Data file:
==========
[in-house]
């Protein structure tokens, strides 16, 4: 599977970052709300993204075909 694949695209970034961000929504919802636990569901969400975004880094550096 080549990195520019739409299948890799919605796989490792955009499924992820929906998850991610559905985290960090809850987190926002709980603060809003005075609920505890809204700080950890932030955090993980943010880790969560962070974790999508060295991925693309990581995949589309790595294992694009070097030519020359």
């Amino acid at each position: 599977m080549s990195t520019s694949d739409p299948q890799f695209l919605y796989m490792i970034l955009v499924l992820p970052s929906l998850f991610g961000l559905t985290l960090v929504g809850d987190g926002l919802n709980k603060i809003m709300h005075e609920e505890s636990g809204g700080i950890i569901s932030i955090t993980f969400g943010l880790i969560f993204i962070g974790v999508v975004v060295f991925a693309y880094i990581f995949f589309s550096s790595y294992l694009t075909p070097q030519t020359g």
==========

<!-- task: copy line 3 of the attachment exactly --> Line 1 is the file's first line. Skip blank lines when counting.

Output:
């Amino acid at each position: 599977m080549s990195t520019s694949d739409p299948q890799f695209l919605y796989m490792i970034l955009v499924l992820p970052s929906l998850f991610g961000l559905t985290l960090v929504g809850d987190g926002l919802n709980k603060i809003m709300h005075e609920e505890s636990g809204g700080i950890i569901s932030i955090t993980f969400g943010l880790i969560f993204i962070g974790v999508v975004v060295f991925a693309y880094i990581f995949f589309s550096s790595y294992l694009t075909p070097q030519t020359g």